Notes on Inferential Statistics

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The task of using s sample to draw conclusions about a population involves going beyond the actual information that is available.

Sampling error:

This is not an error, but a natural, expected random variation that'll cause the sample statistic to differ from the population parameter.

Definition of Central Limit Theorem:

This theorem states that the random sampling distribution of means will always tend to be normal, irrespective of the shape of the population. The theorem further states that the random sampling distribution of means will become closer to normal as the size of the samples increases.

Standard Error:

• Standard error is the population standard deviation divided by the square-root of sample size.

• The more the sampling size, the less the standard error.

• The shape of the random sampling distribution of means, as reflected by its standard error is affected by size of the sample.

• This is why results of large studies are more trusted that those of small studies.

Z score:

• Z-score is = (sample mean - population mean) divided by population standard deviation.

• The statistic Z-score tells us how far the observed sample mean is from the population mean.

• We can use Z-scores to calculate the probability that a sample will have a mean of above or below a given value.

Confidence Limits:

• Confidence limit = sample mean + or - (Z score times sample standard deviation).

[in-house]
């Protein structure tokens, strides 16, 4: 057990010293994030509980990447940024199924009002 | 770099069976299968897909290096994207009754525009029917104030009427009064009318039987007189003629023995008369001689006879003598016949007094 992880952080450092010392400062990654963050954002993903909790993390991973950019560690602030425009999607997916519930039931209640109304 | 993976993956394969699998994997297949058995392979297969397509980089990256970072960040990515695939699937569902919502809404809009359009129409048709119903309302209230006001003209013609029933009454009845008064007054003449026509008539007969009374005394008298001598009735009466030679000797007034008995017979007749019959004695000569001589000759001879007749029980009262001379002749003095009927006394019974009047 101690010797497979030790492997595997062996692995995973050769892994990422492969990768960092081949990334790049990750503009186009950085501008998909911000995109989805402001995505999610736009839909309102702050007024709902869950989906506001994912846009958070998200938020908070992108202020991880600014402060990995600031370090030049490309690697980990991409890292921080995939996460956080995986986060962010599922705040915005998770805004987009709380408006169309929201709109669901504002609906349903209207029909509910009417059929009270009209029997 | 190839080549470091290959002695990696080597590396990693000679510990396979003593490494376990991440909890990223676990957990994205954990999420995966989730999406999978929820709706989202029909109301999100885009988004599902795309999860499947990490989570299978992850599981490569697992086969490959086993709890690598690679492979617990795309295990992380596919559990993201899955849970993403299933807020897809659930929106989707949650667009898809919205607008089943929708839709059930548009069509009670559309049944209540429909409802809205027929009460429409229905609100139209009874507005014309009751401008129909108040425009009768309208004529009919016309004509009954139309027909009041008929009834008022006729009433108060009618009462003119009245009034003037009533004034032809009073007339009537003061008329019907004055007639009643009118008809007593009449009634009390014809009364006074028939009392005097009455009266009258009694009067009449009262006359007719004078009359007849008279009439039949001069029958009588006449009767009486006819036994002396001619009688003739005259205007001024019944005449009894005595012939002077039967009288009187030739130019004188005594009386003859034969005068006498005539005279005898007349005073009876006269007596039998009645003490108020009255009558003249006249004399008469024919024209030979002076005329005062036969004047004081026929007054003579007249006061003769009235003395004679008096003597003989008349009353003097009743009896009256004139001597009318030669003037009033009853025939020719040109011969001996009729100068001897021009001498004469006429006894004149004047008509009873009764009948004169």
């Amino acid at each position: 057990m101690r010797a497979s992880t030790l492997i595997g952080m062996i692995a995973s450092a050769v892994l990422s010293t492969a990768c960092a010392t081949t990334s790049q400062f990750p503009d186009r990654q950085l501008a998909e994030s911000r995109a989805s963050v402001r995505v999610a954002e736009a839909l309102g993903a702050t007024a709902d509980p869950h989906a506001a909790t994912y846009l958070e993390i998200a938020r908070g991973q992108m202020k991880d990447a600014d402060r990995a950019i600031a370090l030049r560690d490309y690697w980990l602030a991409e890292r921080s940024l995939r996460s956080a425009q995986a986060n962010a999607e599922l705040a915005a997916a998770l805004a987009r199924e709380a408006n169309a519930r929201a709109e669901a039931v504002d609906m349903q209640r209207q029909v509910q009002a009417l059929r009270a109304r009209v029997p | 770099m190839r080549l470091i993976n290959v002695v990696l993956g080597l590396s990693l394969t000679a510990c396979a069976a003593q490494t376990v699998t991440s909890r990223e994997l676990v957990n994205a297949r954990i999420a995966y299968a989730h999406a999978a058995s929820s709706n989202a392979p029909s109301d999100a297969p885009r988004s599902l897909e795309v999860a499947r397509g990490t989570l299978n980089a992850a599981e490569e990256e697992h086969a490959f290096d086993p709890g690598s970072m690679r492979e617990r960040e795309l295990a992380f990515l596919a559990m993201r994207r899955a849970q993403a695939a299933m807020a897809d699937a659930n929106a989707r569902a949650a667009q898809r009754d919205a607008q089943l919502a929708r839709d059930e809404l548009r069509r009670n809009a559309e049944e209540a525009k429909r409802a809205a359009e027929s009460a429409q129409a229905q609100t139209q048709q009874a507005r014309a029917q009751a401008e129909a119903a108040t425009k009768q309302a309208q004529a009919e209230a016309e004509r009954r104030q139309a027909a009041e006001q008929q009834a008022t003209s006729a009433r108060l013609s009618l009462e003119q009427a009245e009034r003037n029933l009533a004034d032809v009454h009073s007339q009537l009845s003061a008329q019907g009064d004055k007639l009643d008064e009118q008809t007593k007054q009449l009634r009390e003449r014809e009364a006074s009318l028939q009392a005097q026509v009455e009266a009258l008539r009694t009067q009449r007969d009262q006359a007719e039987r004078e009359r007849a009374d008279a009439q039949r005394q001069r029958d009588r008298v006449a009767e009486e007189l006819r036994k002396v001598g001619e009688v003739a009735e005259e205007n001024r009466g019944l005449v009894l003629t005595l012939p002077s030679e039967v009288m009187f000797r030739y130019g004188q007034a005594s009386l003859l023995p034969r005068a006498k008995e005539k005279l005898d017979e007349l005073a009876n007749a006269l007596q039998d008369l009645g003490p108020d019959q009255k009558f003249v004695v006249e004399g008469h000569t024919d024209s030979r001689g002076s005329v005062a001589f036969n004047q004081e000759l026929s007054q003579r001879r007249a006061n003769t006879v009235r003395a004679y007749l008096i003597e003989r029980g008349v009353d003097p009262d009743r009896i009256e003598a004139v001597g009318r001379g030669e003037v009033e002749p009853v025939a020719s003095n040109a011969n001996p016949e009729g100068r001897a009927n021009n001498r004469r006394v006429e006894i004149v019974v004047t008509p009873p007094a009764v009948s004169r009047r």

• Researchers place special emphasis on + and - 1.96 standard errors.

• Logically, if sample mean lies within + and - 1.96 standard errors of the population mean 95% of the time, then population mean must also lie + or - 1.96 standard errors of sample mean 95% of the time.

• The exact z score for a 95% confidence limit is 1.96.

• 68% confidence limits = Sample mean + or - approximately 1x standard error.

• 95% confidence limits = Sample mean + or - approximately 2x standard error.

• 99.7% confidence limits = Sample mean + or - approximately 3x standard error.

Precision vs. Accuracy:

• Precision is the degree to which a figure (such as an estimate of a population mean) is immune from random variation. The width of the confidence interval (C.I.) reflects precision -- the wider the C.I. the less precise the estimate. Larger samples create smaller C.I.

• Accuracy is the degree to which an estimate is immune from systematic error or bias.

• Halving the width of the confidence interval is the same as doubling precision.

• When standard error is halved, width of confidence interval is also halved.

• Less standard deviation = more precise.

Estimated Standard Error of Mean:

• Estimated Standard Error of Mean = Sample standard deviation divided by square-root of sample size.

• The above equation is used to calculate standard when population standard deviation is not known, instead, the sample standard deviation is known.


• The estimated standard error is used to find a statistic t which is sometimes known as the student's t. This is the number of estimated standard errors by which the sample mean lies above or below the population mean.

• T score = (sample mean - population mean) / Estimated Standard Error of Mean.

Additional Readings:

General Biostatistics

1. Inferential Statistics
2. Descriptive Statistics
3. Correlational Techniques
4. Hypothesis Testing
5. Statistical Research Methods

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